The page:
What can accredited investors invest in that regular investors can’t?
- Private placements: Accredited investors may be able to invest in private companies that are not publicly traded.
- Hedge funds: Accredited investors may be able to invest in hedge funds, which are pools of capital that are managed by professional money managers and are typically only available to high-net-worth individuals and institutions.
- Angel investing: Accredited investors may be able to invest in early-stage startups through angel investing, which provides capital to entrepreneurs in exchange for ownership in their companies.
- Private equity: Accredited investors may be able to invest in private equity funds, which buy and manage privately held companies.
- Private debt: Also known as alternative debt, these are investments in private companies or real estate projects in the form of debt, rather than equity.
- Venture capital: Accredited investors may be able to invest in venture capital funds, which provide capital to startups in exchange for an ownership stake in the company.
Do I have to prove that I’m an accredited investor?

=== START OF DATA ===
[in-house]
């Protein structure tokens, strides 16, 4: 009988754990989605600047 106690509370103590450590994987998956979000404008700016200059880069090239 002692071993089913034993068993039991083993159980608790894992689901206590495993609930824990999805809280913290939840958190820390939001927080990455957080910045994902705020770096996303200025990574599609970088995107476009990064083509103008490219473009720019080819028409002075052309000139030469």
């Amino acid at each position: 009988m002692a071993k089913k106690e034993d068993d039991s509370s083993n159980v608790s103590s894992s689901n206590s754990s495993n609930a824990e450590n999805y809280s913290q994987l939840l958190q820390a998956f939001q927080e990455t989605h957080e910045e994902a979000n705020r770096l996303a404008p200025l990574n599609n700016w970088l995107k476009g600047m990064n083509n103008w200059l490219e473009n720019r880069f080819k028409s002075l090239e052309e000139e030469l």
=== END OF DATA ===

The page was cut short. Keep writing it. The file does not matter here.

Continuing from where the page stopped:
You don’t necessarily have to prove that you’re an accredited investor to the IRS. However, you may have to provide documents, such as a financial statement, tax return, or credit report, to specific investment vehicles that you want to invest in. For example, if you want to invest in a startup, you may have to show them that you’re an accredited investor.
Is it worth becoming an accredited investor?
Accredited investors get access to more investment opportunities than the general public. You don’t necessarily have to invest in every one of them, but it’s still advantageous to have more options available to you. The benefit of being an accredited investor is that you can invest in unique opportunities with higher potential returns, and increase your portfolio diversification.
Fortunately, being accredited is a simple process. As long as you meet the income and/or net worth requirements, you’re automatically considered an accredited investor. There’s no reporting or application requirements from the IRS, and the only time you might need to prove your qualification is when an investment vehicle asks for it.
Retirement accounts can also benefit
Some retirement accounts (like a solo 401k or self-directed IRA) allow investments into alternative assets. Rather than investing in just traditional assets like stocks, bonds, mutual funds, and ETFs, you can invest in things like real estate, crypto, private equity, and angel investing. While anyone can invest in crypto, only accredited investors can invest in private equity or venture capital.
If you’re an accredited investor as an individual, your retirement account also becomes qualified as an accredited investor. This would allow you to invest in things like early stage startups as an angel investor, and you can do it through a tax-advantaged retirement account.